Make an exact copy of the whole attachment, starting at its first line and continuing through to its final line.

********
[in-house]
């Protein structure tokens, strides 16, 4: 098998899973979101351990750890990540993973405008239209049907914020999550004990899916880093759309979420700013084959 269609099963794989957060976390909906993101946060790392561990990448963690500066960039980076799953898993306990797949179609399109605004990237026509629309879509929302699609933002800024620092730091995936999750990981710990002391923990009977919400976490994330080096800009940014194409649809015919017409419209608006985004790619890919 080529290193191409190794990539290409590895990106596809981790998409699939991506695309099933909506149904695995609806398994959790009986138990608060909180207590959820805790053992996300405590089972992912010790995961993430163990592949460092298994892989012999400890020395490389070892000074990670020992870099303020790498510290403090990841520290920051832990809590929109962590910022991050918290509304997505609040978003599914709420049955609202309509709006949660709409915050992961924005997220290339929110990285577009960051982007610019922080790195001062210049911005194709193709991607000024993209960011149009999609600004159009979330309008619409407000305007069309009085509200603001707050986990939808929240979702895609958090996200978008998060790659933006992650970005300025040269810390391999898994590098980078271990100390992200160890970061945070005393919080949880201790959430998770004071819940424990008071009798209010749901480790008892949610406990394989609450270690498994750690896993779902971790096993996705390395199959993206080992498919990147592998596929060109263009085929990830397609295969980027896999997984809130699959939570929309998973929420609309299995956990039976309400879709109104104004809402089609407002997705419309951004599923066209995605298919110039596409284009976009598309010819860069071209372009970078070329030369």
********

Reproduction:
[in-house]
């Protein structure tokens, strides 16, 4: 098998899973979101351990750890990540993973405008239209049907914020999550004990899916880093759309979420700013084959 269609099963794989957060976390909906993101946060790392561990990448963690500066960039980076799953898993306990797949179609399109605004990237026509629309879509929302699609933002800024620092730091995936999750990981710990002391923990009977919400976490994330080096800009940014194409649809015919017409419209608006985004790619890919 080529290193191409190794990539290409590895990106596809981790998409699939991506695309099933909506149904695995609806398994959790009986138990608060909180207590959820805790053992996300405590089972992912010790995961993430163990592949460092298994892989012999400890020395490389070892000074990670020992870099303020790498510290403090990841520290920051832990809590929109962590910022991050918290509304997505609040978003599914709420049955609202309509709006949660709409915050992961924005997220290339929110990285577009960051982007610019922080790195001062210049911005194709193709991607000024993209960011149009999609600004159009979330309008619409407000305007069309009085509200603001707050986990939808929240979702895609958090996200978008998060790659933006992650970005300025040269810390391999898994590098980078271990100390992200160890970061945070005393919080949880201790959430998770004071819940424990008071009798209010749901480790008892949610406990394989609450270690498994750690896993779902971790096993996705390395199959993206080992498919990147592998596929060109263009085929990830397609295969980027896999997984809130699959939570929309998973929420609309299995956990039976309400879709109104104004809402089609407002997705419309951004599923066209995605298919110039596409284009976009598309010819860069071209372009970078070329030369």